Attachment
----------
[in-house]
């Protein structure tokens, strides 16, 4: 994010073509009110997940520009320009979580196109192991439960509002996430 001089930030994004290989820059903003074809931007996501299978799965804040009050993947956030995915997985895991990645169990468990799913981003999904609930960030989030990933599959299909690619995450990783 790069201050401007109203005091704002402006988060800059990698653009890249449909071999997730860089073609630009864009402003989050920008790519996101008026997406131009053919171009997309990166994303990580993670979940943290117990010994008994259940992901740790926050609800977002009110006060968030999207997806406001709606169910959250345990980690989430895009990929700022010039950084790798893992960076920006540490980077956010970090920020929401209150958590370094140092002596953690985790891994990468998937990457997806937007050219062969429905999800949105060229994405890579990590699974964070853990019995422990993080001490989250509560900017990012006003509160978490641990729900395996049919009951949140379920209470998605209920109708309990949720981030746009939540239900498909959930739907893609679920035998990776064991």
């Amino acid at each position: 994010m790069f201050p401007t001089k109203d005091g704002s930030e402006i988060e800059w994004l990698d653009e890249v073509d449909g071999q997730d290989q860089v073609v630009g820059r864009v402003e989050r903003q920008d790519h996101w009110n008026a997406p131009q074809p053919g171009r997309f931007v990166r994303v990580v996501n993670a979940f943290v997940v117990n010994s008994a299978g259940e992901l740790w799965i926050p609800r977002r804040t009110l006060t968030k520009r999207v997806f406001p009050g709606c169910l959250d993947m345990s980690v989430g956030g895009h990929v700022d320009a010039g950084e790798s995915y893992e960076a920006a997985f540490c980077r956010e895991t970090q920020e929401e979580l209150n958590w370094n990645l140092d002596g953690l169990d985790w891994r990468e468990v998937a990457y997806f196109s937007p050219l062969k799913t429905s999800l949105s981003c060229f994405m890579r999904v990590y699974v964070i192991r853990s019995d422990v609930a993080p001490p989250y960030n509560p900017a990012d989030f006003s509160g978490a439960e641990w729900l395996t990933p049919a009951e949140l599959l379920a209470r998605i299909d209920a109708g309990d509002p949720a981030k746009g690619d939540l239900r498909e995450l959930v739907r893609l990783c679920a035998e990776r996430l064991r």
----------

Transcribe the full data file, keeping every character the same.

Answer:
[in-house]
């Protein structure tokens, strides 16, 4: 994010073509009110997940520009320009979580196109192991439960509002996430 001089930030994004290989820059903003074809931007996501299978799965804040009050993947956030995915997985895991990645169990468990799913981003999904609930960030989030990933599959299909690619995450990783 790069201050401007109203005091704002402006988060800059990698653009890249449909071999997730860089073609630009864009402003989050920008790519996101008026997406131009053919171009997309990166994303990580993670979940943290117990010994008994259940992901740790926050609800977002009110006060968030999207997806406001709606169910959250345990980690989430895009990929700022010039950084790798893992960076920006540490980077956010970090920020929401209150958590370094140092002596953690985790891994990468998937990457997806937007050219062969429905999800949105060229994405890579990590699974964070853990019995422990993080001490989250509560900017990012006003509160978490641990729900395996049919009951949140379920209470998605209920109708309990949720981030746009939540239900498909959930739907893609679920035998990776064991």
């Amino acid at each position: 994010m790069f201050p401007t001089k109203d005091g704002s930030e402006i988060e800059w994004l990698d653009e890249v073509d449909g071999q997730d290989q860089v073609v630009g820059r864009v402003e989050r903003q920008d790519h996101w009110n008026a997406p131009q074809p053919g171009r997309f931007v990166r994303v990580v996501n993670a979940f943290v997940v117990n010994s008994a299978g259940e992901l740790w799965i926050p609800r977002r804040t009110l006060t968030k520009r999207v997806f406001p009050g709606c169910l959250d993947m345990s980690v989430g956030g895009h990929v700022d320009a010039g950084e790798s995915y893992e960076a920006a997985f540490c980077r956010e895991t970090q920020e929401e979580l209150n958590w370094n990645l140092d002596g953690l169990d985790w891994r990468e468990v998937a990457y997806f196109s937007p050219l062969k799913t429905s999800l949105s981003c060229f994405m890579r999904v990590y699974v964070i192991r853990s019995d422990v609930a993080p001490p989250y960030n509560p900017a990012d989030f006003s509160g978490a439960e641990w729900l395996t990933p049919a009951e949140l599959l379920a209470r998605i299909d209920a109708g309990d509002p949720a981030k746009g690619d939540l239900r498909e995450l959930v739907r893609l990783c679920a035998e990776r996430l064991r």